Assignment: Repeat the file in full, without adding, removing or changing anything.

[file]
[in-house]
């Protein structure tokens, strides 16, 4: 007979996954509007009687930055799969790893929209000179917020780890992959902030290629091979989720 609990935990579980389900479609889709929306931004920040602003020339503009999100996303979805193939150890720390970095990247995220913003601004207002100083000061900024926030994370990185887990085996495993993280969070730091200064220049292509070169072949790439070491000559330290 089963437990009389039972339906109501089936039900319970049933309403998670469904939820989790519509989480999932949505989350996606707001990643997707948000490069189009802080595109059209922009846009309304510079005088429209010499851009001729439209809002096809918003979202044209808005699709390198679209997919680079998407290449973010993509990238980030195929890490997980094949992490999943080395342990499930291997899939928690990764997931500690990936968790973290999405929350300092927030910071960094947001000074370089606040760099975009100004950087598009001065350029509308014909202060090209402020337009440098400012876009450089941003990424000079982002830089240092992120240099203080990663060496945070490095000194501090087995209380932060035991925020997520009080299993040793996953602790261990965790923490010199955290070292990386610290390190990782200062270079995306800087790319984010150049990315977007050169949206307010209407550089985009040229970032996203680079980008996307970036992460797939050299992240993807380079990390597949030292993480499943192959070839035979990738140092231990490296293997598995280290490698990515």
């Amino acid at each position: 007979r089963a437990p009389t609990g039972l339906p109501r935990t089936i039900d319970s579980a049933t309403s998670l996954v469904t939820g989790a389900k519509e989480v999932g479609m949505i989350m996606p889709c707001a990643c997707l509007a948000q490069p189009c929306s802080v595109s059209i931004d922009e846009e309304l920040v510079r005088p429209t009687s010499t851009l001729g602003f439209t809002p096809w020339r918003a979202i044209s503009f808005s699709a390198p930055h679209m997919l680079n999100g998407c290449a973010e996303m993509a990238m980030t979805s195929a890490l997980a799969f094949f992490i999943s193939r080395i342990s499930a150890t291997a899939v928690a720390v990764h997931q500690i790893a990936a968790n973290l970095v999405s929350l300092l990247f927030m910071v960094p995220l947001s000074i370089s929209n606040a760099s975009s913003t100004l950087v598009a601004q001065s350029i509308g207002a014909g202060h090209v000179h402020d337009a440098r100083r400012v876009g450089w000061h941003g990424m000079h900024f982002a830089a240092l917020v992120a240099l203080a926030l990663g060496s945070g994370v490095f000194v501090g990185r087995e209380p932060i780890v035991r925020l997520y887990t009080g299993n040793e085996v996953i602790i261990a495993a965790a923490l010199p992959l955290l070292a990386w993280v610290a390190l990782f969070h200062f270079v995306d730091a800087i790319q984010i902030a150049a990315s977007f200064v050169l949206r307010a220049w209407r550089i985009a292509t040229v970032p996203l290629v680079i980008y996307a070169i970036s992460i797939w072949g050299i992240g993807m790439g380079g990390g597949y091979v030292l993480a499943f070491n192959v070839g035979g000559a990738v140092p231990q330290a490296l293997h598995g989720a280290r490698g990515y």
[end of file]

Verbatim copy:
[in-house]
């Protein structure tokens, strides 16, 4: 007979996954509007009687930055799969790893929209000179917020780890992959902030290629091979989720 609990935990579980389900479609889709929306931004920040602003020339503009999100996303979805193939150890720390970095990247995220913003601004207002100083000061900024926030994370990185887990085996495993993280969070730091200064220049292509070169072949790439070491000559330290 089963437990009389039972339906109501089936039900319970049933309403998670469904939820989790519509989480999932949505989350996606707001990643997707948000490069189009802080595109059209922009846009309304510079005088429209010499851009001729439209809002096809918003979202044209808005699709390198679209997919680079998407290449973010993509990238980030195929890490997980094949992490999943080395342990499930291997899939928690990764997931500690990936968790973290999405929350300092927030910071960094947001000074370089606040760099975009100004950087598009001065350029509308014909202060090209402020337009440098400012876009450089941003990424000079982002830089240092992120240099203080990663060496945070490095000194501090087995209380932060035991925020997520009080299993040793996953602790261990965790923490010199955290070292990386610290390190990782200062270079995306800087790319984010150049990315977007050169949206307010209407550089985009040229970032996203680079980008996307970036992460797939050299992240993807380079990390597949030292993480499943192959070839035979990738140092231990490296293997598995280290490698990515």
């Amino acid at each position: 007979r089963a437990p009389t609990g039972l339906p109501r935990t089936i039900d319970s579980a049933t309403s998670l996954v469904t939820g989790a389900k519509e989480v999932g479609m949505i989350m996606p889709c707001a990643c997707l509007a948000q490069p189009c929306s802080v595109s059209i931004d922009e846009e309304l920040v510079r005088p429209t009687s010499t851009l001729g602003f439209t809002p096809w020339r918003a979202i044209s503009f808005s699709a390198p930055h679209m997919l680079n999100g998407c290449a973010e996303m993509a990238m980030t979805s195929a890490l997980a799969f094949f992490i999943s193939r080395i342990s499930a150890t291997a899939v928690a720390v990764h997931q500690i790893a990936a968790n973290l970095v999405s929350l300092l990247f927030m910071v960094p995220l947001s000074i370089s929209n606040a760099s975009s913003t100004l950087v598009a601004q001065s350029i509308g207002a014909g202060h090209v000179h402020d337009a440098r100083r400012v876009g450089w000061h941003g990424m000079h900024f982002a830089a240092l917020v992120a240099l203080a926030l990663g060496s945070g994370v490095f000194v501090g990185r087995e209380p932060i780890v035991r925020l997520y887990t009080g299993n040793e085996v996953i602790i261990a495993a965790a923490l010199p992959l955290l070292a990386w993280v610290a390190l990782f969070h200062f270079v995306d730091a800087i790319q984010i902030a150049a990315s977007f200064v050169l949206r307010a220049w209407r550089i985009a292509t040229v970032p996203l290629v680079i980008y996307a070169i970036s992460i797939w072949g050299i992240g993807m790439g380079g990390g597949y091979v030292l993480a499943f070491n192959v070839g035979g000559a990738v140092p231990q330290a490296l293997h598995g989720a280290r490698g990515y």